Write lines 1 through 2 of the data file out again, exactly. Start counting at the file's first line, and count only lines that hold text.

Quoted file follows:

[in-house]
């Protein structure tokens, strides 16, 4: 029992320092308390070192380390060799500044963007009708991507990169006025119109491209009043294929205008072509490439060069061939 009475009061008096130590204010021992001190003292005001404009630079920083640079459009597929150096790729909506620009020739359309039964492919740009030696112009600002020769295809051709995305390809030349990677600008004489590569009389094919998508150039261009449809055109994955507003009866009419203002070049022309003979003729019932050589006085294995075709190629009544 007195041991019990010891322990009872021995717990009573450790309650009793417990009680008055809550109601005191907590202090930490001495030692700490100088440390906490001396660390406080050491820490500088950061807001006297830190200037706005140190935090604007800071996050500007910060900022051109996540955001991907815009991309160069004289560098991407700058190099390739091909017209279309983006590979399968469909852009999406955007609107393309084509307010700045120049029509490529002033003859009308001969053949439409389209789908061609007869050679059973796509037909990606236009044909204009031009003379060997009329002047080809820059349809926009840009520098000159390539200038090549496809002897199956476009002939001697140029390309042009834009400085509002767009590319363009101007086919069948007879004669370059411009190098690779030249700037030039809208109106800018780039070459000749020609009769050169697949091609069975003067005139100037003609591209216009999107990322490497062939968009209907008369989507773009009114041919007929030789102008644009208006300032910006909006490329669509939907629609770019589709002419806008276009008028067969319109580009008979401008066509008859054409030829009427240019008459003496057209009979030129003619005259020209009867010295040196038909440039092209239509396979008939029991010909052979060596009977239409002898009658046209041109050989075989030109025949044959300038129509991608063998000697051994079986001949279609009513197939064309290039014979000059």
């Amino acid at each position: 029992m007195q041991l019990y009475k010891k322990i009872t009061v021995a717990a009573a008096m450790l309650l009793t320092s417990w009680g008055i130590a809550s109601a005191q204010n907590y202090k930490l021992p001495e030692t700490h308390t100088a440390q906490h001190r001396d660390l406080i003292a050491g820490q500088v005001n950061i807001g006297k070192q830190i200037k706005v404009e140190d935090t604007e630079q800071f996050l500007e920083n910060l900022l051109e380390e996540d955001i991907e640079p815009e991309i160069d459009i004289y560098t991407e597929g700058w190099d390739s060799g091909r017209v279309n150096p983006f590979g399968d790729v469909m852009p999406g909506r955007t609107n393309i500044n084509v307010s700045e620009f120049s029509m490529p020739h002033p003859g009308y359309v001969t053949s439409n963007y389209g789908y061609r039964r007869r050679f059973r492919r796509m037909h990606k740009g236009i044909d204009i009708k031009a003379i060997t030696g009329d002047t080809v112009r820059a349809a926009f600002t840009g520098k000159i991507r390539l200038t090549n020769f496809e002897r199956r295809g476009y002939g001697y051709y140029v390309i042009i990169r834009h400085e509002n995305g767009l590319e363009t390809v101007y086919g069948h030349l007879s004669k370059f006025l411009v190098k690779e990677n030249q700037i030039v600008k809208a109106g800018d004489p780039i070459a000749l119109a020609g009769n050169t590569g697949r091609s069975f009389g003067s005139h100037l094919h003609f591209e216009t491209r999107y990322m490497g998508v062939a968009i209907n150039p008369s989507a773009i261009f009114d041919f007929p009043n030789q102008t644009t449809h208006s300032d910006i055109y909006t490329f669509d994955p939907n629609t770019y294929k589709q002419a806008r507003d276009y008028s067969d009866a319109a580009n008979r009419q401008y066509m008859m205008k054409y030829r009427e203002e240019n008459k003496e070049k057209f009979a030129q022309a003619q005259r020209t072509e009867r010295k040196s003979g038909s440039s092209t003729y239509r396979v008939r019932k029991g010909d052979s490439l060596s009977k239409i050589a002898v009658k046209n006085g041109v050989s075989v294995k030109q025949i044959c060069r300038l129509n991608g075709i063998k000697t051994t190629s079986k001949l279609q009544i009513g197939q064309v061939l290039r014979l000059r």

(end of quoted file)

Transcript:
[in-house]
């Protein structure tokens, strides 16, 4: 029992320092308390070192380390060799500044963007009708991507990169006025119109491209009043294929205008072509490439060069061939 009475009061008096130590204010021992001190003292005001404009630079920083640079459009597929150096790729909506620009020739359309039964492919740009030696112009600002020769295809051709995305390809030349990677600008004489590569009389094919998508150039261009449809055109994955507003009866009419203002070049022309003979003729019932050589006085294995075709190629009544 007195041991019990010891322990009872021995717990009573450790309650009793417990009680008055809550109601005191907590202090930490001495030692700490100088440390906490001396660390406080050491820490500088950061807001006297830190200037706005140190935090604007800071996050500007910060900022051109996540955001991907815009991309160069004289560098991407700058190099390739091909017209279309983006590979399968469909852009999406955007609107393309084509307010700045120049029509490529002033003859009308001969053949439409389209789908061609007869050679059973796509037909990606236009044909204009031009003379060997009329002047080809820059349809926009840009520098000159390539200038090549496809002897199956476009002939001697140029390309042009834009400085509002767009590319363009101007086919069948007879004669370059411009190098690779030249700037030039809208109106800018780039070459000749020609009769050169697949091609069975003067005139100037003609591209216009999107990322490497062939968009209907008369989507773009009114041919007929030789102008644009208006300032910006909006490329669509939907629609770019589709002419806008276009008028067969319109580009008979401008066509008859054409030829009427240019008459003496057209009979030129003619005259020209009867010295040196038909440039092209239509396979008939029991010909052979060596009977239409002898009658046209041109050989075989030109025949044959300038129509991608063998000697051994079986001949279609009513197939064309290039014979000059």